The outlook for the Finnish economy has remained subdued for a very long time. Weaker international economic conditions, population ageing and only modest productivity developments have kept the situation in the Finnish economy unfavourable for many years. The economy will begin to grow gradually as the export markets pick up and the accommodative stance of monetary policy supports recovery.
According to the Bank of Finland forecast, the Finnish economy will still grow very slowly in 2015, at 0.2%. Finland will not reach the euro area pace of growth even in the next few years. Growth in 2016 and 2017 will be 1.2% and 1.3%, respectively. The figures could turn out to be even lower if the global economy were to improve more slowly than expected. Domestic risks relate to the success of economic policy. There is no quick solution for Finland’s structural problems, and growth is expected to remain slow for a prolonged period.
Finnish exports have lost market share since 2009. Competitiveness has weakened at the same time as the forest industries and electrical engineering and electronics have been in difficulties. New export sectors and businesses are proving slow to emerge and the importance of exports for Finnish employment has diminished. Overall, productivity will improve only slightly in the immediate years ahead. However, the moderate level of pay increases will end the weakening trend in cost-competitiveness vis-à-vis other euro area economies.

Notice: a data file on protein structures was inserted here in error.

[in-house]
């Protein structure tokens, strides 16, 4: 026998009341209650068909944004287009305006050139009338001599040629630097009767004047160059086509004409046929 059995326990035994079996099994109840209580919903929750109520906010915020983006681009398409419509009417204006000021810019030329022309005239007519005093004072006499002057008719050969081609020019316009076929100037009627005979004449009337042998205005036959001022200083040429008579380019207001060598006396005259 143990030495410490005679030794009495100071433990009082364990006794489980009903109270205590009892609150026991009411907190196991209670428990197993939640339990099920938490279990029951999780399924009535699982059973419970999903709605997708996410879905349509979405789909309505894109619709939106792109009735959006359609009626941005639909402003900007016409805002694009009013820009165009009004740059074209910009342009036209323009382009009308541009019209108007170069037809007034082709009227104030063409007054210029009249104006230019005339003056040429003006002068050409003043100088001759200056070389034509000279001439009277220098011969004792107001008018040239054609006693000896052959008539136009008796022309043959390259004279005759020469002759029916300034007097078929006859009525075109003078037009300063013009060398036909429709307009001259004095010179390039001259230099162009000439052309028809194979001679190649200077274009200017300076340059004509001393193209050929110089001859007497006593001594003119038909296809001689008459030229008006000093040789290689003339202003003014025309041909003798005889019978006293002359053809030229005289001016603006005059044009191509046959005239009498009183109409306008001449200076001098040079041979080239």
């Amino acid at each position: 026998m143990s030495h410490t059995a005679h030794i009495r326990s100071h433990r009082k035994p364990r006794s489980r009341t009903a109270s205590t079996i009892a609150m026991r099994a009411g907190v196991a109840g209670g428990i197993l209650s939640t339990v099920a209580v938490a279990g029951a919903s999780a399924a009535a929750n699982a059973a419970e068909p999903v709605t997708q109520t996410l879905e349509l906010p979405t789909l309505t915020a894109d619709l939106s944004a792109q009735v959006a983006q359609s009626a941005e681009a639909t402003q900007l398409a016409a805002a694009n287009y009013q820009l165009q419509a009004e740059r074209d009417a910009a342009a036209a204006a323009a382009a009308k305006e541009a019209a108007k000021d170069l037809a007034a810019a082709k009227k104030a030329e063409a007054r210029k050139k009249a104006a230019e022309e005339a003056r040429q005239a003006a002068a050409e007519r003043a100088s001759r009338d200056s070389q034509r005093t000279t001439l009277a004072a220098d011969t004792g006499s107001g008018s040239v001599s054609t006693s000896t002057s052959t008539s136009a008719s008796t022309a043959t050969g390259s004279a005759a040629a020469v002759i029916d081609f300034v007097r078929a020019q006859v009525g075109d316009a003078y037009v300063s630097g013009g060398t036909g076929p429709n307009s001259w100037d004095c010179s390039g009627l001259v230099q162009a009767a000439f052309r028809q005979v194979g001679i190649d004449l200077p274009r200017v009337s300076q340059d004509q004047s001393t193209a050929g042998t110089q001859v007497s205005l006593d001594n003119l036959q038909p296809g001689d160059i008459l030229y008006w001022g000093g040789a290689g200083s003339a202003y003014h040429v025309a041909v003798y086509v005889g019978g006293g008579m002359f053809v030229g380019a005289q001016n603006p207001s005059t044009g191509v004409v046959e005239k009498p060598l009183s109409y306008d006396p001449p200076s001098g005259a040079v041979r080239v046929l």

In recent years, consumer prices in Finland have risen faster than elsewhere in the euro area. The weakness of economic activity will cause inflation in Finland to decline to 0.2% in 2015. As growth picks up, inflation will accelerate to 1% in 2016, remaining, however, below the euro area average.
Despite a moderate improvement in economic conditions, the labour market situation will barely ease in the next few years. Prolonged unemployment can lead to increasing structural unemployment and mismatch problems, as jobs and workers fail to match by region and by sector. Over the long term, the diminishing working-age population will also constrain labour supply and economic growth.
The tepid economic situation is most clearly reflected in the public finances. The deficit is large and age-related expenditure has grown, fuelling debt accumulation. In 2014, Finland’s general government deficit already exceeded the 3% threshold defined in the EU’s Stability and Growth Pact. The Government’s consolidation measures will, if carried through, markedly strengthen the public finances and turn the debt ratio onto a downward trajectory by the end of its term in office. Subsequently, however, the debt ratio will resume an upward trend in response to accelerating growth in ageing-related expenditure. Growth effects will essentially depend on whether cost-competitiveness can also be improved.
For further information, please contact Juha Kilponen, Head of Forecasting, tel. +358 10 831 2847.
- Suomi jää yhä kauemmas euroalueen kasvusta (in Finnish)
- Euro & talous publication website (in Finnish)
- Slides (PDF)
Forecast for the Finnish economy will be published in English later in June at www.bofbulletin.fi.